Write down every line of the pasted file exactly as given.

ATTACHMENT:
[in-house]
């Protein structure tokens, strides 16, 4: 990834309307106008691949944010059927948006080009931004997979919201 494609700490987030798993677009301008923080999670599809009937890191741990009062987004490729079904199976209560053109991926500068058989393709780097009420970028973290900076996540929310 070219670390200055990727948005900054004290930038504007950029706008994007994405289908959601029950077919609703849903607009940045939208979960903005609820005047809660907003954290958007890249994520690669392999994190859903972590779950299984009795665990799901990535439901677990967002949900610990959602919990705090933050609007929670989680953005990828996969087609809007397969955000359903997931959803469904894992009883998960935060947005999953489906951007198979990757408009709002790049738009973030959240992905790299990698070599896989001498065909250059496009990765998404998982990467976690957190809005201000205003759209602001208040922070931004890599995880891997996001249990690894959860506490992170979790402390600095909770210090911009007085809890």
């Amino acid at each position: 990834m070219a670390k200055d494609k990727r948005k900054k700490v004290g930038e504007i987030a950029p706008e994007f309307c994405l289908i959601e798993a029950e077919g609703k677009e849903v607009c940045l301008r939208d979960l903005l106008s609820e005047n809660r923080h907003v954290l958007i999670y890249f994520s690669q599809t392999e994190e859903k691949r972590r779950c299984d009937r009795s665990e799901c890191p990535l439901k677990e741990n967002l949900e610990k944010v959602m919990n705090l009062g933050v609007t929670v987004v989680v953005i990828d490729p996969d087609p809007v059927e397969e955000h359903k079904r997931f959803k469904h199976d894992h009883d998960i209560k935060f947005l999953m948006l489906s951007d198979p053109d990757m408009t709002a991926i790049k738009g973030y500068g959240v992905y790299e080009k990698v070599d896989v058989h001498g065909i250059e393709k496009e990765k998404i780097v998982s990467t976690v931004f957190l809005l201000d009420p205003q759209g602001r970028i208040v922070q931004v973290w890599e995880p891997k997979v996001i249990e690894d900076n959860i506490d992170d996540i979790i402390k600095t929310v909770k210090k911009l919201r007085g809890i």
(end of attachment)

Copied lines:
[in-house]
């Protein structure tokens, strides 16, 4: 990834309307106008691949944010059927948006080009931004997979919201 494609700490987030798993677009301008923080999670599809009937890191741990009062987004490729079904199976209560053109991926500068058989393709780097009420970028973290900076996540929310 070219670390200055990727948005900054004290930038504007950029706008994007994405289908959601029950077919609703849903607009940045939208979960903005609820005047809660907003954290958007890249994520690669392999994190859903972590779950299984009795665990799901990535439901677990967002949900610990959602919990705090933050609007929670989680953005990828996969087609809007397969955000359903997931959803469904894992009883998960935060947005999953489906951007198979990757408009709002790049738009973030959240992905790299990698070599896989001498065909250059496009990765998404998982990467976690957190809005201000205003759209602001208040922070931004890599995880891997996001249990690894959860506490992170979790402390600095909770210090911009007085809890």
């Amino acid at each position: 990834m070219a670390k200055d494609k990727r948005k900054k700490v004290g930038e504007i987030a950029p706008e994007f309307c994405l289908i959601e798993a029950e077919g609703k677009e849903v607009c940045l301008r939208d979960l903005l106008s609820e005047n809660r923080h907003v954290l958007i999670y890249f994520s690669q599809t392999e994190e859903k691949r972590r779950c299984d009937r009795s665990e799901c890191p990535l439901k677990e741990n967002l949900e610990k944010v959602m919990n705090l009062g933050v609007t929670v987004v989680v953005i990828d490729p996969d087609p809007v059927e397969e955000h359903k079904r997931f959803k469904h199976d894992h009883d998960i209560k935060f947005l999953m948006l489906s951007d198979p053109d990757m408009t709002a991926i790049k738009g973030y500068g959240v992905y790299e080009k990698v070599d896989v058989h001498g065909i250059e393709k496009e990765k998404i780097v998982s990467t976690v931004f957190l809005l201000d009420p205003q759209g602001r970028i208040v922070q931004v973290w890599e995880p891997k997979v996001i249990e690894d900076n959860i506490d992170d996540i979790i402390k600095t929310v909770k210090k911009l919201r007085g809890i």